STONE carvings dating back to the ninth century have been stolen from a collection housed in a semi-ruined church.
They include a fragment of a bear’s head (image 2 in slideshow), possibly from a hogback (a Viking grave-marker); part of a medieval cross carved with a small sword (above); and a Viking runic inscription that reads “In memory of Mael-Muriel” (image 3 in slideshow).
They had originally been collected by Sir Edward Buckley, a landowner who restored and reroofed part of a ruined Norman church, All Saints’, Sockburn, near Darlington, in 1905, specifically to house them. The pieces are all listed in a national catalogue of significant relics, The Corpus of Anglo-Saxon Sculpture, held by Durham University.
The theft was reported two weeks ago, but, because of the church’s isolated location, it could have occurred at any time since September 2015.
PC Simon Hopper of Durham Constabulary said: “These items have significant historical value, and might have been taken by someone with a genuine passion in this field who thought they could be better preserved elsewhere.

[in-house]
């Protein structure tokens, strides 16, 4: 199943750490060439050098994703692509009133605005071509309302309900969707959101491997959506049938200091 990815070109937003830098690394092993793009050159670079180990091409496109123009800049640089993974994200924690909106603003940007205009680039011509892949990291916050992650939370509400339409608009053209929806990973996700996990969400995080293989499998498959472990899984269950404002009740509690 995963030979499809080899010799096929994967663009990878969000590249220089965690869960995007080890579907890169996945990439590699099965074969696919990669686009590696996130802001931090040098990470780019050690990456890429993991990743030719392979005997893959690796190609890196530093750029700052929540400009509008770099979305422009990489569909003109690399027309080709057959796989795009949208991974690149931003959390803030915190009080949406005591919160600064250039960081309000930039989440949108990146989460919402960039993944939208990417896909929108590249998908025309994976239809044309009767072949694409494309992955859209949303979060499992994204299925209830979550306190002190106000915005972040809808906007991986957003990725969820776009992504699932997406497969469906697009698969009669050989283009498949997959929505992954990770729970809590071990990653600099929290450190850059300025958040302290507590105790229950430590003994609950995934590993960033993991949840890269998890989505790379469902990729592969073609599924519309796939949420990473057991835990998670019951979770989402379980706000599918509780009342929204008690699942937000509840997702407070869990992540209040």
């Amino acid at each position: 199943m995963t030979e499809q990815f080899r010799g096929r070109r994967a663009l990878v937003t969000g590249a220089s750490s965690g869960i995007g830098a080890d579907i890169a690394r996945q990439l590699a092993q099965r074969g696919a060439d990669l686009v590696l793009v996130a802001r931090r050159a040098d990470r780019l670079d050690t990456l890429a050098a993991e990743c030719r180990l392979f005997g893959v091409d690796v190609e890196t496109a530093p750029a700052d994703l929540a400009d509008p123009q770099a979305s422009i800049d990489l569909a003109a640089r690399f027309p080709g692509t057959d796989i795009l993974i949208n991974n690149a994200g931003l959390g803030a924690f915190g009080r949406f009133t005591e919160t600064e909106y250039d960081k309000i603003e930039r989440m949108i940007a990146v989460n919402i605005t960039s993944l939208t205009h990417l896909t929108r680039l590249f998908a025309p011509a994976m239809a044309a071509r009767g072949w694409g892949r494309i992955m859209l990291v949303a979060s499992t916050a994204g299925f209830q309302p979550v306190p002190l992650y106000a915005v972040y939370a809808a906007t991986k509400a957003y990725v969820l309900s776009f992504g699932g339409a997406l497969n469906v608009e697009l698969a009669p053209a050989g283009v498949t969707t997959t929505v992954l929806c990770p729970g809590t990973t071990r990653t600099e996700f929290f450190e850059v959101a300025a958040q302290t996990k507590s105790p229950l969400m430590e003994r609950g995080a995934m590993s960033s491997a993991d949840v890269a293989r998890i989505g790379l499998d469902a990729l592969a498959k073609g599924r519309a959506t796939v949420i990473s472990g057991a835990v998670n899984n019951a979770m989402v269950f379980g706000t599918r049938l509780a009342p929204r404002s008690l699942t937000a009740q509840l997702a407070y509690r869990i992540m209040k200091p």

“It could also be the case [that] they have been removed by someone who thought they would look nice in their garden, and did not realise their value; and there is also the obvious possibility they have been stolen for potential monetary gain.”
The national policing and crime adviser for Historic England, Mark Harrison, said: “This is not a victimless crime. Church buildings are places of cultural, historic, religious, and, to many people, personal importance, and the loss of these three nationally significant stones robs us of our shared history.”
A spokesperson for the diocese of Durham said: “Many of our churches have items of historical importance, and making them available to our communities is clearly part of our open-door policy. However, that is no excuse for the wanton removal of any items, as this is a crime which affects the whole community.”